By Ed Elliot, PA
Andy Farrell believes Ireland’s forthcoming tour of New Zealand will provide the “ultimate” test and serve as vital preparation for next year’s World Cup.
Head coach Farrell is eager to take his in-form team out of their comfort zone and on Tuesday named a 40-man selection for next month’s three-match series against the formidable All Blacks.
Ireland have impressed for much of the past 18 months, winning 12 of their last 13 fixtures, including a pulsating defeat of Ian Foster’s Kiwis in Dublin in the autumn.
"This is the ultimate, we're talking about building towards a World Cup and it doesn't get any tougher than going to New Zealand." 💪
Hear more from Ireland Head Coach Andy Farrell as he named his 40-player squad for the Summer Tour ⬇️#TeamOfUs | #NZTour2022
— Irish Rugby (@IrishRugby) June 14, 2022
Yet many of Farrell’s squad, which includes five uncapped players, are yet to experience international rugby outside Europe after the coronavirus pandemic forced the cancellation of a 2020 trip to Australia and last year’s proposed visit to Fiji.
With the countdown to the 2023 World Cup in France well under way, the Englishman is keen to build experience and is braced for a major examination of recent progress.
“Any good performance that you’ve seen over the last two years, we need to be better than that,” Farrell said of the upcoming trip.
“It’s different over there and that’s why touring for these lads is some important. We’ve missed it.
“We’ve lads on 20-plus caps who’ve never toured. Walking around Auckland or Wellington or Dunedin, it’s not like walking down Ballsbridge (area of Dublin which is home to the Aviva Stadium) and people winding the window down and saying how good you are.
“This is completely different; this is proper international rugby that doesn’t get any better and it’s exactly what we want at this moment in time.
“We’re so excited about taking this squad to probably the hardest place in world rugby to go to and finding out about ourselves.
“This is the ultimate, isn’t it? We’re talking about building towards a World Cup and what you want to do in those type of circumstances is test yourself against the best.”
✈️ Introducing our 40-player Ireland squad for the Summer Tour of New Zealand! 🇳🇿
Head Coach Andy Farrell has included five uncapped players in the travelling panel, captained by @JohnnySexton. #TeamOfUs | #NZTour2022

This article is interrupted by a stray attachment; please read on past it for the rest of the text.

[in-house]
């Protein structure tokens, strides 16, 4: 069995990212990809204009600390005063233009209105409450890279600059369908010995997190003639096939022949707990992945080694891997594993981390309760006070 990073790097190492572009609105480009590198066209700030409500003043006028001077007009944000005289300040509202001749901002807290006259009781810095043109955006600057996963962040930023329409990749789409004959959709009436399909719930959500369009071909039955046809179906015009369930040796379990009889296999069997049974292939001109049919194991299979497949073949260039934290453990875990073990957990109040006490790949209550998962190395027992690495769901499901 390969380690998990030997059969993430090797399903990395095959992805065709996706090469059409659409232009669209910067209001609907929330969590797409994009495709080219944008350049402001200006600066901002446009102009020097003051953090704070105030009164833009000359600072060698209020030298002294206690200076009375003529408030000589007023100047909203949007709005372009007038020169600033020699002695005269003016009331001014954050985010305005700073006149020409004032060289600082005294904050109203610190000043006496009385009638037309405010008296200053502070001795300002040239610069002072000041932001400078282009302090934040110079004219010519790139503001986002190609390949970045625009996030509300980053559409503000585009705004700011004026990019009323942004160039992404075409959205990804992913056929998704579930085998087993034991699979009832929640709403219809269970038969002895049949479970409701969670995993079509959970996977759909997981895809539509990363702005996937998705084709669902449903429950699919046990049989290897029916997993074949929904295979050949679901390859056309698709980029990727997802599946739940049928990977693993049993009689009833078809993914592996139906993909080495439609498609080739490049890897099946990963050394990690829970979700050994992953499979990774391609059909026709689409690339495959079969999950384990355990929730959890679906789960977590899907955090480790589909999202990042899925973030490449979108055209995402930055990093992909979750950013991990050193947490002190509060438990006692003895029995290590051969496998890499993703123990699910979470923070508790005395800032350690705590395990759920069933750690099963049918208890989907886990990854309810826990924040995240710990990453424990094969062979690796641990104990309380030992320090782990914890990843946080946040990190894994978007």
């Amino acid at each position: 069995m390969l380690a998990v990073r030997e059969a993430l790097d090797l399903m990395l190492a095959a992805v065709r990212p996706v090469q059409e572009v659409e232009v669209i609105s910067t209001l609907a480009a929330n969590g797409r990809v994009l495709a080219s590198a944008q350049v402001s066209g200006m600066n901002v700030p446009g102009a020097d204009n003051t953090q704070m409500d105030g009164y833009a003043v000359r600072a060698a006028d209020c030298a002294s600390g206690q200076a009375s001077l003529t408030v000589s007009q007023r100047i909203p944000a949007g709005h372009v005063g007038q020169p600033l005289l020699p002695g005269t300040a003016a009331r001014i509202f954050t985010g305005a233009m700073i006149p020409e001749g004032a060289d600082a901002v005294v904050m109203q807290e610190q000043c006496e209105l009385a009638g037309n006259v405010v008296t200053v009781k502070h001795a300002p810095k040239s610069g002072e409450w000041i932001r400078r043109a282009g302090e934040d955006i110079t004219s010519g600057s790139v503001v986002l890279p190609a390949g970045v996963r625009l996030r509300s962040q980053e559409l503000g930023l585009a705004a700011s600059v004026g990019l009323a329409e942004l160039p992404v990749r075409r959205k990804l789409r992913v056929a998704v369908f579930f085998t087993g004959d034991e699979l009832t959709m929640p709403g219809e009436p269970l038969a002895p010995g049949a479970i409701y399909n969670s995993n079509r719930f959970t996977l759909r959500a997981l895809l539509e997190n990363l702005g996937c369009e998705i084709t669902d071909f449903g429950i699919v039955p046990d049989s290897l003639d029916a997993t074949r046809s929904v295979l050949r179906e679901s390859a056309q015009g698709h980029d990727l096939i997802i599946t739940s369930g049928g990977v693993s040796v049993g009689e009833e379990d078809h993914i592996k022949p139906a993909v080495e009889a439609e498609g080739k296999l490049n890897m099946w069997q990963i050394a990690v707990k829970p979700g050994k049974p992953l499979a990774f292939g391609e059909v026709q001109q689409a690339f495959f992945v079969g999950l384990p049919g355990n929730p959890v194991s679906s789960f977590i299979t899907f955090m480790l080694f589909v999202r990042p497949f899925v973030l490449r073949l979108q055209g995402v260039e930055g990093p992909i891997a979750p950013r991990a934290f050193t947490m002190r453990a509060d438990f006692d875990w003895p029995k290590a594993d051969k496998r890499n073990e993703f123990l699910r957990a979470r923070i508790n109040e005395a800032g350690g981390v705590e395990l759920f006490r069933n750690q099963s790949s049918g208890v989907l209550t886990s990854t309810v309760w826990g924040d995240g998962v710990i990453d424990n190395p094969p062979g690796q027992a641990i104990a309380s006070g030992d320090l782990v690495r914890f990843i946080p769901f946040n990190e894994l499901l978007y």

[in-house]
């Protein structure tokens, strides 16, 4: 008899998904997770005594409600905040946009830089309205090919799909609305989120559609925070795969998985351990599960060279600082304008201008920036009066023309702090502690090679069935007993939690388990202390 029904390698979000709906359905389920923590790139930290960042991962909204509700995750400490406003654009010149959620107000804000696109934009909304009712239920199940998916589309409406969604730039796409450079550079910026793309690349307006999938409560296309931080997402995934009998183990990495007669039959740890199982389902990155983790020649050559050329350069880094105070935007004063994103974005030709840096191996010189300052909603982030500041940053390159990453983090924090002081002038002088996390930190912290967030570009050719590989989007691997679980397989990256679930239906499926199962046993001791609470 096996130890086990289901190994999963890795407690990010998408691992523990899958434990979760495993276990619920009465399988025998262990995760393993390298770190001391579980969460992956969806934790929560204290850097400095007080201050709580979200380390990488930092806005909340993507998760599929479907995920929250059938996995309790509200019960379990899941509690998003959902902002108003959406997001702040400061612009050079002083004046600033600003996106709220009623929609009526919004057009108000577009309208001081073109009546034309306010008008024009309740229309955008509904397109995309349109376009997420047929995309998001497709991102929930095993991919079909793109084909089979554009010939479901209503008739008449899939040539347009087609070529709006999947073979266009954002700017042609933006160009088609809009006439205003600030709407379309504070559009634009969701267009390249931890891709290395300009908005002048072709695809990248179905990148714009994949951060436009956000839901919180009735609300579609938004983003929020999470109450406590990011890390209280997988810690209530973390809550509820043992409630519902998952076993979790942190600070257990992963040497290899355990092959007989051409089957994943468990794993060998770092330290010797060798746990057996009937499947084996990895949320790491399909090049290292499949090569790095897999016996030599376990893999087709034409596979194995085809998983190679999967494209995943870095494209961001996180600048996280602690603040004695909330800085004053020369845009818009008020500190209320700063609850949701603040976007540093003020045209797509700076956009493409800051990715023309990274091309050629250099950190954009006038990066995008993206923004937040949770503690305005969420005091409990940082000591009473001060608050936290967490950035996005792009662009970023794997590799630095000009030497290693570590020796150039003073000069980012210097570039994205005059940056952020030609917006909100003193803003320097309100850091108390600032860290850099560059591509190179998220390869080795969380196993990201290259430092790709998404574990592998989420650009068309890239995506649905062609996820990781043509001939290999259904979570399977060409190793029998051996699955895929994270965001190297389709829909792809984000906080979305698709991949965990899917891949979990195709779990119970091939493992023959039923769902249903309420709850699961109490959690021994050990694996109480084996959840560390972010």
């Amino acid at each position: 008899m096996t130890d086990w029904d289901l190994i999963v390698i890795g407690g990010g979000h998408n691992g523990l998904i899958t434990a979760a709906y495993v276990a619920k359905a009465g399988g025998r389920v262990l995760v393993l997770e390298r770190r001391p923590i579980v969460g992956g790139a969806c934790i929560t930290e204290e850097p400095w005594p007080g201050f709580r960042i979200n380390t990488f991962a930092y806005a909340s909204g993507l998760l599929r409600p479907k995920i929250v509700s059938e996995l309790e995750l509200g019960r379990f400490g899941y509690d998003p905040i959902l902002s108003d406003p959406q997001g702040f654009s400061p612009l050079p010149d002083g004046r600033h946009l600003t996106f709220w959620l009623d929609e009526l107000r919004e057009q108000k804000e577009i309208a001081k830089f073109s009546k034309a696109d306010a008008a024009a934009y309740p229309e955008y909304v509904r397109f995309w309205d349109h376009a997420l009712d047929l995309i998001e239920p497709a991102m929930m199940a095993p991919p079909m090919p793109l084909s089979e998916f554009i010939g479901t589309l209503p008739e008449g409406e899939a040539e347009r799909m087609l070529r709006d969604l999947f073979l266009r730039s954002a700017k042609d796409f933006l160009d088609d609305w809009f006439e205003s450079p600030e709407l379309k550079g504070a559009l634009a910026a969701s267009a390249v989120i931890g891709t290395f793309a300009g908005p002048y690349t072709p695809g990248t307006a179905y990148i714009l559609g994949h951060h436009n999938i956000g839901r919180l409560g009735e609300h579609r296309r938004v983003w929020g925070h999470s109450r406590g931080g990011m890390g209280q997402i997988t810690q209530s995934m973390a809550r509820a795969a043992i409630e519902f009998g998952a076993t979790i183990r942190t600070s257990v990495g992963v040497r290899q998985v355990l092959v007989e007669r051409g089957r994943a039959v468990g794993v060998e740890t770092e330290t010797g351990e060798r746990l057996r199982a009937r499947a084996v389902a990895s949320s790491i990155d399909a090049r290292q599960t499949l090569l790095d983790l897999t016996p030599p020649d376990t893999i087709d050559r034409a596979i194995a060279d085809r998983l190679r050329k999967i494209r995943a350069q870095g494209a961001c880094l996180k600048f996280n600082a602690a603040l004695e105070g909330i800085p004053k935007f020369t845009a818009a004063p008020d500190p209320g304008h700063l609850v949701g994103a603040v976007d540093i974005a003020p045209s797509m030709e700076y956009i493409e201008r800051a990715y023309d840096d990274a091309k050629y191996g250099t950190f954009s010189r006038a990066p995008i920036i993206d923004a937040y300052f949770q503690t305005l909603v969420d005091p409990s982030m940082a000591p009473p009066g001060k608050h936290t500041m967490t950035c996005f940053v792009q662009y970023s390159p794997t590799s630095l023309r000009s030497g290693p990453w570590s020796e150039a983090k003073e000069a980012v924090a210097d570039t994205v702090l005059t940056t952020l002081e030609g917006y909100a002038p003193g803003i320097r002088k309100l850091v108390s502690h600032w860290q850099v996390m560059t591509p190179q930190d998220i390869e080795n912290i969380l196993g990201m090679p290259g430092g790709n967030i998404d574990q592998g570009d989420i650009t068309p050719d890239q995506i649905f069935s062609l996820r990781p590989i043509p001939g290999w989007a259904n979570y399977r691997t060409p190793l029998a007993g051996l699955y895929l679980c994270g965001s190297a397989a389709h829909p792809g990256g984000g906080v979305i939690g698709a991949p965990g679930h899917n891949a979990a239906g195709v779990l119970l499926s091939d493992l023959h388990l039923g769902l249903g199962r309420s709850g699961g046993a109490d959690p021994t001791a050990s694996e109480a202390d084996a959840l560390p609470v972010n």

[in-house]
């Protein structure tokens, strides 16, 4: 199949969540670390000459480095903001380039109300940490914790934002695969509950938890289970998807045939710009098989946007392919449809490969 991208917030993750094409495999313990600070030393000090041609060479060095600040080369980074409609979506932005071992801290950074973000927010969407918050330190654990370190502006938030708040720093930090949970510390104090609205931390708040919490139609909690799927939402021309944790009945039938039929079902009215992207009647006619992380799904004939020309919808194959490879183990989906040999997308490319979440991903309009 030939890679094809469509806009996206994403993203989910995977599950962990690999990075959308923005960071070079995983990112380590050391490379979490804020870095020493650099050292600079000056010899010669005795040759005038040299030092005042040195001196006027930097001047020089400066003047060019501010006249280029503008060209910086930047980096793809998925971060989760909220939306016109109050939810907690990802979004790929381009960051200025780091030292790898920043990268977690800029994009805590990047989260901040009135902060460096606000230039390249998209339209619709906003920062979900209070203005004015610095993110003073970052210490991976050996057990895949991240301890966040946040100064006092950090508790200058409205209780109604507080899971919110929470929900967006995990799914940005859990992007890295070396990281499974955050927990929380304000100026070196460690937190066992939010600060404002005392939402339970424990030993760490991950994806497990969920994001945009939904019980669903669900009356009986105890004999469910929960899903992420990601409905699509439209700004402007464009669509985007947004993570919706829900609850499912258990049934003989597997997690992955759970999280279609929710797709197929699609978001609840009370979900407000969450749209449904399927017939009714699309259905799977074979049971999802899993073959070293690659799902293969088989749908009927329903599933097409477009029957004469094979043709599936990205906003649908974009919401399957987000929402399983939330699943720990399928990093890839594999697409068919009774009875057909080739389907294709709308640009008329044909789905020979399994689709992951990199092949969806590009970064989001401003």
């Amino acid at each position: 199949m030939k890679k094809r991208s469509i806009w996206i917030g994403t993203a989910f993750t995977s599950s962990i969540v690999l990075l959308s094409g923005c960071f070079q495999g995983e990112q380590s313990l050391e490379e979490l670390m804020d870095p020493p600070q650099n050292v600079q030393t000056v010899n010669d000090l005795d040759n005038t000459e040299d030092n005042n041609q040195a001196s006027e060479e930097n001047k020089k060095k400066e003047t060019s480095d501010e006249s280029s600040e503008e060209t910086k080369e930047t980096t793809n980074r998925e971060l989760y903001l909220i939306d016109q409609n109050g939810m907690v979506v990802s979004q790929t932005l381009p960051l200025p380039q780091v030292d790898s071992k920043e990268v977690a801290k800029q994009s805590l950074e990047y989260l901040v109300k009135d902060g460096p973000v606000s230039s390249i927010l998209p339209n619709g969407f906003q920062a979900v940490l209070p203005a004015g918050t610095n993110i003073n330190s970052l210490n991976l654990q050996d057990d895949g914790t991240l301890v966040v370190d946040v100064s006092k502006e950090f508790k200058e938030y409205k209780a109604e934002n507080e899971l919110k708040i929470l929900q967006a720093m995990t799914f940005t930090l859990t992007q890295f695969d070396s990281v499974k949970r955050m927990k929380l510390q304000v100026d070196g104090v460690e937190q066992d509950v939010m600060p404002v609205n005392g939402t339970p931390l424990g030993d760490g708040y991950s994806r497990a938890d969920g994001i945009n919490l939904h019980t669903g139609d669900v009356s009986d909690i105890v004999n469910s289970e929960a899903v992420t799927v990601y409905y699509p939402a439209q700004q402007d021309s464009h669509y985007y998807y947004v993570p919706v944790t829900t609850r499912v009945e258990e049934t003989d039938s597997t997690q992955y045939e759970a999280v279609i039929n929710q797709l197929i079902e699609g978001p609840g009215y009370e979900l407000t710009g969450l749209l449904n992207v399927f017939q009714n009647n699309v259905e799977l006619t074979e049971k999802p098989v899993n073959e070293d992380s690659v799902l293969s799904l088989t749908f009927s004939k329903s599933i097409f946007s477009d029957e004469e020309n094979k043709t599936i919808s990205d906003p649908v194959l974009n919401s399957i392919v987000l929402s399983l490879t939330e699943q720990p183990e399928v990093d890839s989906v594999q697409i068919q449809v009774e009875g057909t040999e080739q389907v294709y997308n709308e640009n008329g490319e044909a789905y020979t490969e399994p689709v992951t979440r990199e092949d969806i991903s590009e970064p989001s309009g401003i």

— Irish Rugby (@IrishRugby) June 14, 2022
Ireland will play Test matches on July 2, 9 and 16 in Auckland, Dunedin and Wellington respectively, with midweek clashes against the Maori All Blacks scheduled for June 29 and July 12.
The Irish have never beaten the All Blacks on New Zealand soil but have won three of the past five meetings between the countries.
Influential fly-half Johnny Sexton will captain the squad, which includes Test newcomers Ciaran Frawley, Joe McCarthy, Jimmy O’Brien, Jeremy Loughman and Cian Prendergast.
Robert Baloucoune, Andrew Conway, Chris Farrell and Ronan Kelleher were ruled out of contention by injury.
Speaking of Ulster wing Baloucoune, Farrell said: “He’s a few things going on in his hip that are muscular, it’s not structural damage, which is a good thing but the injury is set to be four to six weeks.
“Gutted for him, absolutely. We’re gutted for ourselves as coaches as well because this is the type of tour that’s made for people like Rob to show his worth on the big stage.
“This is the start of our World Cup campaign and we want players like Rob involved in that process.”
Farrell also insisted he has no concerns about how the Irish provinces finished the club season, nor their perceived struggles with powerful packs.
Leinster suffered a last-gasp loss to La Rochelle in the Champions Cup final at the end of May and then, like Ulster, tasted defeat in the United Rugby Championship semi-finals just last weekend.
Munster made it as far as the quarter-finals of both competitions, while Connacht failed to make the URC playoffs.
Farrell said: “A lot gets said about Ireland and are they playing like Munster? Are they playing like Leinster? Are they playing like Ulster? Etcetera.
“We’re Ireland, we’re our own team, you know? We play our own way and we’ve come up against big teams before and been unbelievably physical.
“I think we’ve done pretty well of late in that type of scenario, so no, it doesn’t affect us at all.”